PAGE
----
To document popular CMS.
A Content Management System (CMS) is a computer application that supports the creation and modification of digital content using a common user interface and thus usually supporting multiple users working in a collaborative environment.
CMSes have been available since the late 1990s.
CMS features vary widely.
Most CMSes include Web-based publishing, format management, edit history and version control, indexing, search, and retrieval.
By their nature, content management systems support the separation of content and presentation.
A web content management (WCM) system (or WCMS) is a CMS designed to support the management of the content of Web pages.
Most popular CMSes are also WCMSes.
Web content includes text and embedded graphics, photos, video, audio, and code (e.g., for applications) that displays content or interacts with the user.
Such a content management system (CMS) typically has two major components:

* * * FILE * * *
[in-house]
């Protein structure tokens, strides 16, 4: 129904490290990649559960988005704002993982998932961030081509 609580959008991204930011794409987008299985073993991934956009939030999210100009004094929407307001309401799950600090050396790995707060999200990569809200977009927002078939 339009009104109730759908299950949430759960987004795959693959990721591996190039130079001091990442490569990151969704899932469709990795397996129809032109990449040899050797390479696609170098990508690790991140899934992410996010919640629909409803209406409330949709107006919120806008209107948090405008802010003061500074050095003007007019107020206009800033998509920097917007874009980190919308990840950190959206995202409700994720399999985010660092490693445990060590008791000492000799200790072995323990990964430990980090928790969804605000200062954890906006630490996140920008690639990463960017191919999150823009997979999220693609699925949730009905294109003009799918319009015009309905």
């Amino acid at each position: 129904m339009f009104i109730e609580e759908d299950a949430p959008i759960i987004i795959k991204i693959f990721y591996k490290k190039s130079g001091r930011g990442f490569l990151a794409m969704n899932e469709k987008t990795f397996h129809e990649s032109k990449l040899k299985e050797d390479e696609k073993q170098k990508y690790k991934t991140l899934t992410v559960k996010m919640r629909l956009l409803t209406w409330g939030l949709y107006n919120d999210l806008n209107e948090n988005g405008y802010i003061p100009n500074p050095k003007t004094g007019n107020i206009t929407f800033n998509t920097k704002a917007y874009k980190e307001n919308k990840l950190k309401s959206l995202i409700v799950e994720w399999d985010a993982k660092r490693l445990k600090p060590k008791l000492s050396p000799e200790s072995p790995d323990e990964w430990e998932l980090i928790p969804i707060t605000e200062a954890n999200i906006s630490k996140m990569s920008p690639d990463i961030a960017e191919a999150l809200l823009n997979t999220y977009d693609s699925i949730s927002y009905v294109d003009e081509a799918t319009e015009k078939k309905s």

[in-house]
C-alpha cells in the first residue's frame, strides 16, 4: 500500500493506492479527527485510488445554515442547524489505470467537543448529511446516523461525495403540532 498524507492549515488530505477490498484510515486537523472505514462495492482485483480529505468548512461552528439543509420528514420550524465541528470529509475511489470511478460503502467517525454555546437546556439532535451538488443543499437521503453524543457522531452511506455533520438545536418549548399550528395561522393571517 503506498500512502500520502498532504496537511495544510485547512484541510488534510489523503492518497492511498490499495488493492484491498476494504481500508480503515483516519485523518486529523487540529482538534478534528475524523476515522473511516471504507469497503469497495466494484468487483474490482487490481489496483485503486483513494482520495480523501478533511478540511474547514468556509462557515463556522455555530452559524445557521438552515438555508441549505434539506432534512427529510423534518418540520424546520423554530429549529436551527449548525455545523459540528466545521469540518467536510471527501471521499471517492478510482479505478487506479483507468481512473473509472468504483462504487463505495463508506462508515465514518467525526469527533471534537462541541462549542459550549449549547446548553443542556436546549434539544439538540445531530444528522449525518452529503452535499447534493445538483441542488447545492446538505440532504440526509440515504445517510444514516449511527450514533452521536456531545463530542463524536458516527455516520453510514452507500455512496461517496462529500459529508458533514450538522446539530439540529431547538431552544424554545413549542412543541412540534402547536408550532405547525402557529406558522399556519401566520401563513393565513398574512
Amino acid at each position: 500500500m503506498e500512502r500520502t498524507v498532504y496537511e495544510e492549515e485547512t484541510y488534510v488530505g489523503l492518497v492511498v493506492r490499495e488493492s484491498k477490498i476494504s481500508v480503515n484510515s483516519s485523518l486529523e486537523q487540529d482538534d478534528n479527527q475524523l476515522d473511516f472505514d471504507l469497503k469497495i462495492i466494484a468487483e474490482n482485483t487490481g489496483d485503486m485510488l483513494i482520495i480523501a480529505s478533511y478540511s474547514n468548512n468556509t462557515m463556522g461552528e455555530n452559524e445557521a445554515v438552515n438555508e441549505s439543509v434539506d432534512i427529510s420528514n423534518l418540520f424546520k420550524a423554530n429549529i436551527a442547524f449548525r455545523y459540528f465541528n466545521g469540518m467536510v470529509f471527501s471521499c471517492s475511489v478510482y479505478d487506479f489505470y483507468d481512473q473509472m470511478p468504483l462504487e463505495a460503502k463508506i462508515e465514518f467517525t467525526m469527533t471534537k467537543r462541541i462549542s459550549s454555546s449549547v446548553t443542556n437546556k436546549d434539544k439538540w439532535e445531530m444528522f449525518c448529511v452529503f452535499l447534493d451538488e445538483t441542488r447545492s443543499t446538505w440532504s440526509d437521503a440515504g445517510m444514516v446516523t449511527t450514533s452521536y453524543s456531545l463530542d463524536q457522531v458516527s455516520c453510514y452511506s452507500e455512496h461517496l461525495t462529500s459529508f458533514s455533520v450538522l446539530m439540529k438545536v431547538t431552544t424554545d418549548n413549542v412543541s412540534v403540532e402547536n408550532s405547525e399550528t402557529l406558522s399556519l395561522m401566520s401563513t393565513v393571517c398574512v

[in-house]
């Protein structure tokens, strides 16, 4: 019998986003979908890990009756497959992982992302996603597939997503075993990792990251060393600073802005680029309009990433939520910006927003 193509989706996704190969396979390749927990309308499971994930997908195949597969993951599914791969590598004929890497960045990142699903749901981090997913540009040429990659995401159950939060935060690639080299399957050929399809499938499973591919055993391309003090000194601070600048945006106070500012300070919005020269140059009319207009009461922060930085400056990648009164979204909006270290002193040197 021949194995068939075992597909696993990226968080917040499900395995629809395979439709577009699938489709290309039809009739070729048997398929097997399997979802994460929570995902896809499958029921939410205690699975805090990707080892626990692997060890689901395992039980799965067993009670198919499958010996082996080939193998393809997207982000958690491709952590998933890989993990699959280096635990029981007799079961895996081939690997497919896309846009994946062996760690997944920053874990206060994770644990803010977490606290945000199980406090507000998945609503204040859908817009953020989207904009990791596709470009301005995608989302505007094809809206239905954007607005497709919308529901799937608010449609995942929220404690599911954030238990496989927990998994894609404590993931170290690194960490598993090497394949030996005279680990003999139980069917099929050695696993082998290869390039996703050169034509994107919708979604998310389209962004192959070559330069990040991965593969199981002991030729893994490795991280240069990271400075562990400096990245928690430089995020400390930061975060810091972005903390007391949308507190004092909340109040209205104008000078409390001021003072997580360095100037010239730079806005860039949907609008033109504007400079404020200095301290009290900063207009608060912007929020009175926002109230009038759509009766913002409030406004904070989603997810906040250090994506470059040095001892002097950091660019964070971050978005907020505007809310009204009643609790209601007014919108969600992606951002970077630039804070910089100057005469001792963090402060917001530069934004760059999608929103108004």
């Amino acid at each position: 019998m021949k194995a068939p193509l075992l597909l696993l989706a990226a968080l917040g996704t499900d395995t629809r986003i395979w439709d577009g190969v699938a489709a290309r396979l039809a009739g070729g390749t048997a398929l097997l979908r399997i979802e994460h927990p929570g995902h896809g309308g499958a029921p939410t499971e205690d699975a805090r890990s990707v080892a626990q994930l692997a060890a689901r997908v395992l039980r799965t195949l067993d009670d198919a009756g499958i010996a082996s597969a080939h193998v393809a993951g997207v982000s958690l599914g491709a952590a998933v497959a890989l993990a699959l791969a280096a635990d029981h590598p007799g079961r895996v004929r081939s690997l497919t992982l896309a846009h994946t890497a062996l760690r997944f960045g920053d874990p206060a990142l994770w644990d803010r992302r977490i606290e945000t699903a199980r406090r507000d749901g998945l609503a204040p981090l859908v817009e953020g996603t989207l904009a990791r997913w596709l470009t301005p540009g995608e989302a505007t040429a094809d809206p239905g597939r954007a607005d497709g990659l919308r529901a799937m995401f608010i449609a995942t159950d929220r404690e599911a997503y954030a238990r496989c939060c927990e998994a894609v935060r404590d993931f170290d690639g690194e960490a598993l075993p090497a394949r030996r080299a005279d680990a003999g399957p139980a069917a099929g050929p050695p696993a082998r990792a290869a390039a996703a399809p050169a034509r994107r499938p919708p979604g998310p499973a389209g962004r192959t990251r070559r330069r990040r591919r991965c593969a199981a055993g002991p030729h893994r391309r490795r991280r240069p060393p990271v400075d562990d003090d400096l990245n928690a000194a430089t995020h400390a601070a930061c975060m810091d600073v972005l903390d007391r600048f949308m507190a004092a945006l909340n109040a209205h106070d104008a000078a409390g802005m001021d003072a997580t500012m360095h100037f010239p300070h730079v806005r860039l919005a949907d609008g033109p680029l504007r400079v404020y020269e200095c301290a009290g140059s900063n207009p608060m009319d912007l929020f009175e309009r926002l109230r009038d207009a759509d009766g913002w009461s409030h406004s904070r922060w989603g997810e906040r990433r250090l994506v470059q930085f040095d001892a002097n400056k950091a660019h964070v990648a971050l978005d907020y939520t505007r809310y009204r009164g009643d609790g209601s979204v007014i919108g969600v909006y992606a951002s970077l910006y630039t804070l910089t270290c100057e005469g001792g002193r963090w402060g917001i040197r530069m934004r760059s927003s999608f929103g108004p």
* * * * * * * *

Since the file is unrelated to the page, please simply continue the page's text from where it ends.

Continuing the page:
A content management application (CMA) is the front-end user interface that allows a user, even with limited expertise, to add, modify and remove content from a Web site without the intervention of a webmaster.
A content delivery application (CDA) compiles that information and updates the Web site.
Digital asset management systems are another type of CMS.
They manage such things as documents, movies, pictures, phone numbers, scientific data.
CMSes can also be used for storing, controlling, revising, and publishing documentation.
List of content management systems
From Wikipedia, the free encyclopedia
This is a list of notable content management systems that are used to organize and facilitate collaborative content creation. Many of them are built on top of separate content management frameworks.
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